Underperformance is straining relations between commissioning CIOs and outsourcing firms, while flaws in outsourcing agreements are making it difficult for outsourcers to deliver real value to companies.

That is the view of business process management and software provider MooD International CEO George Davies, who believes the lack of transparency and setting clear objectives were among the problems behind this perceived underperformance.

Atop anecdotal evidence, the MooD CEO says his firm's survey of 201 executive and non-executive directors and board members at UK private sector firms backs-up the sentiment.

"We found 60% of those polled noting that outsourcers should have the authority to make decisions but only a third actually give their partners these decision-making powers. I would say greater transparency and building trust are critical to improving relations. Furthermore, CIOs should set clear delivery objectives from the outset, which is not happening in many cases," Davies told CIO UK.

The survey also found signs of tension. On average, company executives scored their relationships with outsourcers a seven out of 10, but the figure dropped to six out of 10 among board members.

When asked to rate what they thought was important from a corporate perspective versus the actual delivery along that tangent by their outsourcer – using sentiments of transparency, trust, understanding and innovation as benchmarks – the service delivery was rated lower than perceived importance in all four instances.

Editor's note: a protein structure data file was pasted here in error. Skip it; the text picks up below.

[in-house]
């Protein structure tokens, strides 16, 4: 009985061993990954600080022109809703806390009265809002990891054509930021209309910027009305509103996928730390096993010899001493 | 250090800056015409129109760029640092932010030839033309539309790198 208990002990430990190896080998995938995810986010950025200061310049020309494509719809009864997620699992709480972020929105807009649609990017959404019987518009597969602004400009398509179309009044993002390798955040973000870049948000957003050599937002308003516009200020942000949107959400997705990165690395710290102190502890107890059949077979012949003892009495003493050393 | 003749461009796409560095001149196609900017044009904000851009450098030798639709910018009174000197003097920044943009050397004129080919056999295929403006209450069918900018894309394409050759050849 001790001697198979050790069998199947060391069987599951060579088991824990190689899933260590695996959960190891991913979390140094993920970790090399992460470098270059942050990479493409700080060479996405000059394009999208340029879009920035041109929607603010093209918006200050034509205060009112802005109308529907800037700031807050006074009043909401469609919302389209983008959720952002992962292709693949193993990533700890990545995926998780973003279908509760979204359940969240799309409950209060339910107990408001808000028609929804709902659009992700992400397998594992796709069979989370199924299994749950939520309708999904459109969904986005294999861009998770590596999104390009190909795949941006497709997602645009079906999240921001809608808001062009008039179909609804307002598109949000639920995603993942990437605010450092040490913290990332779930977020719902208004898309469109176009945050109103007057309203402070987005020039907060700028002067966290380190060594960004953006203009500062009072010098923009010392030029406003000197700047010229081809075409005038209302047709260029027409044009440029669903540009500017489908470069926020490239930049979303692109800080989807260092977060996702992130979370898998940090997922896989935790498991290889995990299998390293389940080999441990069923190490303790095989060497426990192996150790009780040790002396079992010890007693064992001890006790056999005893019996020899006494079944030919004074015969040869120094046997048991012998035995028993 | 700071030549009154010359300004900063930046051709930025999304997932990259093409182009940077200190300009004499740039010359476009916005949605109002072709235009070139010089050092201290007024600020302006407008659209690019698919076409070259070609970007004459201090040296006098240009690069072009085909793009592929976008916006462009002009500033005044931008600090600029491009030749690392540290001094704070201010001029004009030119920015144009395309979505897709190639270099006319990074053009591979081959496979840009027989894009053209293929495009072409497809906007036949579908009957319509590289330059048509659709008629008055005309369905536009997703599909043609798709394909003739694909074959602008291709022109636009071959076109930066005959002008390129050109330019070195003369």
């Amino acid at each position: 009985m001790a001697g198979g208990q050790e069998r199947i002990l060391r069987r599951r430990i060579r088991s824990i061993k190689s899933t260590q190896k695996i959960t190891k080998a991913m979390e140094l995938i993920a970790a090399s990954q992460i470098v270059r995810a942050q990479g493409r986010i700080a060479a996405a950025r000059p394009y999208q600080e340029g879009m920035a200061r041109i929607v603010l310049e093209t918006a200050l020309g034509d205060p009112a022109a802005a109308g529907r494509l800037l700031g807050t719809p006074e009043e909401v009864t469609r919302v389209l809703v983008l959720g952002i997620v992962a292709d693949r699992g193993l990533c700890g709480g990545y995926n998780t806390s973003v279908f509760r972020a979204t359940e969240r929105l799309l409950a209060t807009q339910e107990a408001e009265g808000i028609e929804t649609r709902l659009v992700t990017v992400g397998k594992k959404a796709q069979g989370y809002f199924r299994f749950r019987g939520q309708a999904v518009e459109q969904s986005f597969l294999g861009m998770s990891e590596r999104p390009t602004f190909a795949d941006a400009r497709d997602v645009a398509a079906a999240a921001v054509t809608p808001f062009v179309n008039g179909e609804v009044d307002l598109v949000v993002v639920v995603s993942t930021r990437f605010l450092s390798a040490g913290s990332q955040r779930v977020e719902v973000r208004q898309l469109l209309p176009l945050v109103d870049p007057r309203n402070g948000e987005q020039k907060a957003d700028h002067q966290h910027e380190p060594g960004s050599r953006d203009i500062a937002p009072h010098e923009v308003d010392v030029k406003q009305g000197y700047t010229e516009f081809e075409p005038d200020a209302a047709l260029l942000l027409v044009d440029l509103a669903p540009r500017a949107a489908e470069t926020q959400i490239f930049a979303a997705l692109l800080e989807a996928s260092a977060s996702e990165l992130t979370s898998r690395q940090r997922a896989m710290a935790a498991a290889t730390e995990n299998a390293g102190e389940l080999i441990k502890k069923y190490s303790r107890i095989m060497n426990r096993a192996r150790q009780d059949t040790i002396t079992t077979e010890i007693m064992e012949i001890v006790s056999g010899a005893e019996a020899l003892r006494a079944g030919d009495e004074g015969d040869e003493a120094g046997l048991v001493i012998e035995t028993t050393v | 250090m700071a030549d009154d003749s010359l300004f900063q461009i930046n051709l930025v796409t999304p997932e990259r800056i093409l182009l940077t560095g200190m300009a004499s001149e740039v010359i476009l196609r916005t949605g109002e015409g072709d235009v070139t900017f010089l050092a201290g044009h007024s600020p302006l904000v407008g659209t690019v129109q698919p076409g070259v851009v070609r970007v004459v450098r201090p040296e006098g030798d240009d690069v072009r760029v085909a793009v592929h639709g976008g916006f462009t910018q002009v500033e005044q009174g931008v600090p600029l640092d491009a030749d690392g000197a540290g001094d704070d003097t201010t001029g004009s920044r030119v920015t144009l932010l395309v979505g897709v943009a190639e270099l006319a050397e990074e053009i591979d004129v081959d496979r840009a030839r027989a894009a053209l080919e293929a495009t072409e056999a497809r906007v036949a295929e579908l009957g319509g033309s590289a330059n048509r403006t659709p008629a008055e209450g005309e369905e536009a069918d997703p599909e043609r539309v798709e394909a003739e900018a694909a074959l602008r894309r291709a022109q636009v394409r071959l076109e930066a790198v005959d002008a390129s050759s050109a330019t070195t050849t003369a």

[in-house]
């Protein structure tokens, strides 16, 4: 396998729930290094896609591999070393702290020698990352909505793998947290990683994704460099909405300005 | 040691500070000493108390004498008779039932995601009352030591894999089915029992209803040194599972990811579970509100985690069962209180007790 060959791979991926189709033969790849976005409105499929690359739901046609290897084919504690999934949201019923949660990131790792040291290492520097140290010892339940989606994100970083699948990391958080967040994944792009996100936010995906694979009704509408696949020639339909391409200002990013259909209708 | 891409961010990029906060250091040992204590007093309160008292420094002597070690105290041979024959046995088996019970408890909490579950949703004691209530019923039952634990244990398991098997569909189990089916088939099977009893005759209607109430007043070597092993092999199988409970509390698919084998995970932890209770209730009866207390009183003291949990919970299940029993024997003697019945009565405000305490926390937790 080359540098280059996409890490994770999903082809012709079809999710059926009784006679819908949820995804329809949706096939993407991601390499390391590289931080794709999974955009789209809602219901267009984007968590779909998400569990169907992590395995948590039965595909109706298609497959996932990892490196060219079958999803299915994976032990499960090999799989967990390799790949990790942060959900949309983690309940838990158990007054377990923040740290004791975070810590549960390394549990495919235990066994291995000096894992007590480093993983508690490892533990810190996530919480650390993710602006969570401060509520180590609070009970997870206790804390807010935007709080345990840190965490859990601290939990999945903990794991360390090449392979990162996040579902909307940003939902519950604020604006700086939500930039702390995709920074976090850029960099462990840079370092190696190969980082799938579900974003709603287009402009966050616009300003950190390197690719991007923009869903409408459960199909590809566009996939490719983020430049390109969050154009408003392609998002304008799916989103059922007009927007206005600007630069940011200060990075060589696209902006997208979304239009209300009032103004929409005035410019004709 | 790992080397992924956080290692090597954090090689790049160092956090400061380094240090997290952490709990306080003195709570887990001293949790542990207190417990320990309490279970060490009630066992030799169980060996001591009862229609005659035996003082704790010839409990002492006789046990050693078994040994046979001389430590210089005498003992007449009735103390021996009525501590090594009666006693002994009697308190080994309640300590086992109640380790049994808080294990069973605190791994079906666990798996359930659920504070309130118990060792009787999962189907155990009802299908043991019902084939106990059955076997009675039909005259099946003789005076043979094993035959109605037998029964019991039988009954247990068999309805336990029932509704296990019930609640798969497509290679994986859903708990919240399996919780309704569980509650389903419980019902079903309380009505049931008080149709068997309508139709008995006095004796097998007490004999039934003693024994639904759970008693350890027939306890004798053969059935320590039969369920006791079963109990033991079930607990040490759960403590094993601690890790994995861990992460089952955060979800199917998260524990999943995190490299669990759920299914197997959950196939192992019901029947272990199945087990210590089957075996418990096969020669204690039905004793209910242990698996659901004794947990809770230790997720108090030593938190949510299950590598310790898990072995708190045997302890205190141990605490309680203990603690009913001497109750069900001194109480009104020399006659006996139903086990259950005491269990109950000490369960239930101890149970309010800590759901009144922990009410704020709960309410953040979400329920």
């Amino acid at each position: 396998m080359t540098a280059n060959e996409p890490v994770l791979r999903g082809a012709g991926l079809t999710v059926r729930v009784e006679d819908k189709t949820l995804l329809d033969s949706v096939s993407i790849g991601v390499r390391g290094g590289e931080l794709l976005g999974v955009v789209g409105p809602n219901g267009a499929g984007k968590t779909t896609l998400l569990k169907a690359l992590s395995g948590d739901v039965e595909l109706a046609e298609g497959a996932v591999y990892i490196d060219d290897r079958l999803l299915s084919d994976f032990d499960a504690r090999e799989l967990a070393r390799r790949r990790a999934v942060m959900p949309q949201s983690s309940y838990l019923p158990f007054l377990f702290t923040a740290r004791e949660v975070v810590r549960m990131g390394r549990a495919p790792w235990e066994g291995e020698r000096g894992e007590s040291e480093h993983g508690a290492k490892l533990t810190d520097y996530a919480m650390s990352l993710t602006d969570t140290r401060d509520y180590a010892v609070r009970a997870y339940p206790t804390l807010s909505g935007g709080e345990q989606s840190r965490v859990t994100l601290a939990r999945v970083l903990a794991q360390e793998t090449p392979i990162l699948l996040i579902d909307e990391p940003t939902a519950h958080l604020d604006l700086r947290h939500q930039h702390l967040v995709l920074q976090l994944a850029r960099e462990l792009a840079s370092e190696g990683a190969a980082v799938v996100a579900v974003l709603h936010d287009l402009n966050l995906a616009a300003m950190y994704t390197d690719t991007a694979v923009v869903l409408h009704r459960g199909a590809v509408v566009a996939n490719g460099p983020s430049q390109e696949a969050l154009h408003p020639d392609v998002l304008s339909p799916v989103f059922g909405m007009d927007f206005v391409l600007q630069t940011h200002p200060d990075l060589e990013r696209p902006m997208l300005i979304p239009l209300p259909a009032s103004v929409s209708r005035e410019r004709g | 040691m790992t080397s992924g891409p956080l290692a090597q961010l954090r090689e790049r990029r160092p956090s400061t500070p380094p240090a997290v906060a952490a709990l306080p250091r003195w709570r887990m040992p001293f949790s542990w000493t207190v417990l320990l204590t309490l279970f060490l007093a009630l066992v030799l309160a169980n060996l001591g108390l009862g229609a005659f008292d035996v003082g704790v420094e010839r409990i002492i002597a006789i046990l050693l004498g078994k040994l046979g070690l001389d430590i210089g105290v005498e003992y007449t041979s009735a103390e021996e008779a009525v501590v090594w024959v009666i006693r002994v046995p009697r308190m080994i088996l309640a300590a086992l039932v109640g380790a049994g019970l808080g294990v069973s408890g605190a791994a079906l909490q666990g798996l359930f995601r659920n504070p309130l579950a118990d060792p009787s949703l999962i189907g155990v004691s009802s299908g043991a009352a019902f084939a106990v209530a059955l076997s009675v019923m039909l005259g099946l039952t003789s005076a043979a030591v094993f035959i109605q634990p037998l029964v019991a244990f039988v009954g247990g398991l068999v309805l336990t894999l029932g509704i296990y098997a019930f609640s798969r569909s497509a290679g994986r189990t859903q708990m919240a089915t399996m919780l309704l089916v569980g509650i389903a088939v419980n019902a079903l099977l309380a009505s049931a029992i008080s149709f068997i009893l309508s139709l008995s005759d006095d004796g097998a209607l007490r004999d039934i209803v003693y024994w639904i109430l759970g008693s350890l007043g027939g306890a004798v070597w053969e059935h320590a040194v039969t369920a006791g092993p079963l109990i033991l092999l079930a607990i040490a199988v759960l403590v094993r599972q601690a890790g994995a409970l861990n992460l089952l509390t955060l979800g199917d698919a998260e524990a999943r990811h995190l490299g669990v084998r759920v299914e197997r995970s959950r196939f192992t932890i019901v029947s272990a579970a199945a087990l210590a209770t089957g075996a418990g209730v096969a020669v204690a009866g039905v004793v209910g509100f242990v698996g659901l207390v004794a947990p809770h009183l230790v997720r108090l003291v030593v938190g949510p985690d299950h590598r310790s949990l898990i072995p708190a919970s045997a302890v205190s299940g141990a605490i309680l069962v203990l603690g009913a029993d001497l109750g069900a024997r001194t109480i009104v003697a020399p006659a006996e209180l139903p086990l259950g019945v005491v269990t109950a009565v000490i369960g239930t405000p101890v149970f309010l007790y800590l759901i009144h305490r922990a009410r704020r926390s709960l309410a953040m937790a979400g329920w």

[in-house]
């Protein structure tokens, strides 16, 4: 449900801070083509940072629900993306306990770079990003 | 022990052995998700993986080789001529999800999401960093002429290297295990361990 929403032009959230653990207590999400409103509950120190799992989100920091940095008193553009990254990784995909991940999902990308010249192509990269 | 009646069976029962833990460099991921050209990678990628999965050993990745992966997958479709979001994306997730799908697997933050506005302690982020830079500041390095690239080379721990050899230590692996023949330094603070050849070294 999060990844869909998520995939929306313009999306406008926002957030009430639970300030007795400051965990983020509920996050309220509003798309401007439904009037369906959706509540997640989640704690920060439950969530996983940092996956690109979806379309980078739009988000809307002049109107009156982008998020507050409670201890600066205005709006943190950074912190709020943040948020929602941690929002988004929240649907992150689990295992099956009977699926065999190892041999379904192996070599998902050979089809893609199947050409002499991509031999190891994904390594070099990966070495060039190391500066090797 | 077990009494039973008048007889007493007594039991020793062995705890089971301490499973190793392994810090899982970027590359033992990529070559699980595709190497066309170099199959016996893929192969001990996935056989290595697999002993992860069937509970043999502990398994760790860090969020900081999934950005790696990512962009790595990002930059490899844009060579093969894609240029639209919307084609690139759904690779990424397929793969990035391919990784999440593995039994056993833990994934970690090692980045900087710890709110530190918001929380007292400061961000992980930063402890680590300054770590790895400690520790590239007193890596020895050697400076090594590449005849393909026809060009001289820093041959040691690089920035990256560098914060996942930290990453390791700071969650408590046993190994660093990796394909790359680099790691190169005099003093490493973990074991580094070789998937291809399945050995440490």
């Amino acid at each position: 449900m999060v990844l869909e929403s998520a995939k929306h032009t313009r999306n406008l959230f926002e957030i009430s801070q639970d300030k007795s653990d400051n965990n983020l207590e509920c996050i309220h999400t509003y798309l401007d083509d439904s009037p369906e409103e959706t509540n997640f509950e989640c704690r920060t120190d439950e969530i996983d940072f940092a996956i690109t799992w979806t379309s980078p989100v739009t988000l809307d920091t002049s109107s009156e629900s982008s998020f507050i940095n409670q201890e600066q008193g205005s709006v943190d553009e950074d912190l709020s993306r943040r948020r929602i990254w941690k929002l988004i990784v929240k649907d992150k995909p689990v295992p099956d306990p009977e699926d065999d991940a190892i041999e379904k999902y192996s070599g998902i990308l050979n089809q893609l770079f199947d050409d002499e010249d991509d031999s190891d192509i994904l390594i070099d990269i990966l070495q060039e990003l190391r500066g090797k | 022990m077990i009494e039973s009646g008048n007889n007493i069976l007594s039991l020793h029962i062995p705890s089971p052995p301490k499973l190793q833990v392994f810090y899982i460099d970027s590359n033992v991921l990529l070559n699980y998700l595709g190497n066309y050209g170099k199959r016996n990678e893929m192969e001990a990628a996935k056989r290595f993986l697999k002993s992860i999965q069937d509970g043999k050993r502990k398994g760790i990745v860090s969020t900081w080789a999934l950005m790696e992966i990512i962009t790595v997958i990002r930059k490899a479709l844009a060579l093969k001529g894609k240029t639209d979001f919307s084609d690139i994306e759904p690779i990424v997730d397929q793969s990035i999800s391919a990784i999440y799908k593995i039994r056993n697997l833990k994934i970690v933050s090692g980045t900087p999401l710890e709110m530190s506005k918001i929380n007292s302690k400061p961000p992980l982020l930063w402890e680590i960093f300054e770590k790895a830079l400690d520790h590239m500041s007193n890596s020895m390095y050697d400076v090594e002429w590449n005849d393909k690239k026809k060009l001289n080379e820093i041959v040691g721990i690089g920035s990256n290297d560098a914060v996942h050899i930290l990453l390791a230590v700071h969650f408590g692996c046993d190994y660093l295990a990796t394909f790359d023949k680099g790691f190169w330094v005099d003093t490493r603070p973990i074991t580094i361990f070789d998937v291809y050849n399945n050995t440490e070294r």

While the Service Integration and Management (SIAM) model is finding favour with IT directors and boards at an incremental pace, only 11% of respondents felt extremely confident that their organisation had the skills in-house to manage the model effectively. Davies feels since the SIAM model will continue to gain traction, collaboration between CIOs and outsourcers was imperative.

"There is a move towards using such models so that companies can capitalise on different outsourcers' specialisations and become more agile. They offer an opportunity for both outsourcers and clients to improve the performance of contracts.

"Whether contracts are single source or multi-source the answer is simple: put in place objectives and measurements that focus on the achievement of business goals – then report on them consistently."

While thought expressed here is simple enough, Davies admits carrying it through won't be quite so.

"Principally, it's for the large cap firms and with that comes internal thought processes and board level considerations. Yet there is movement, some firms are even availing the services of the big consulting firms to achieve those objectives."

Some 72% of respondents also said they evaluate success entirely or mainly on service levels as opposed to actual business impact, despite half saying 'business transformation' or 'strategic alignment' is the most critical way they use outsourcing partners.

"The finding does not surprise me. We have got to create a collaborative and insightful way of managing current performance, future performance, decision making and risk management of these contracts so that we reconcile IT performance and desired business outcomes."

Davies also said that cost efficiency has always been a major driver with outsourcing, but other facets are gaining importance. "Cost efficiencies could be regarded as the 'table stakes' – you need it. But CIOs want to see innovation under the outsourcing contract and process improvements, after all outsourcing is here to stay."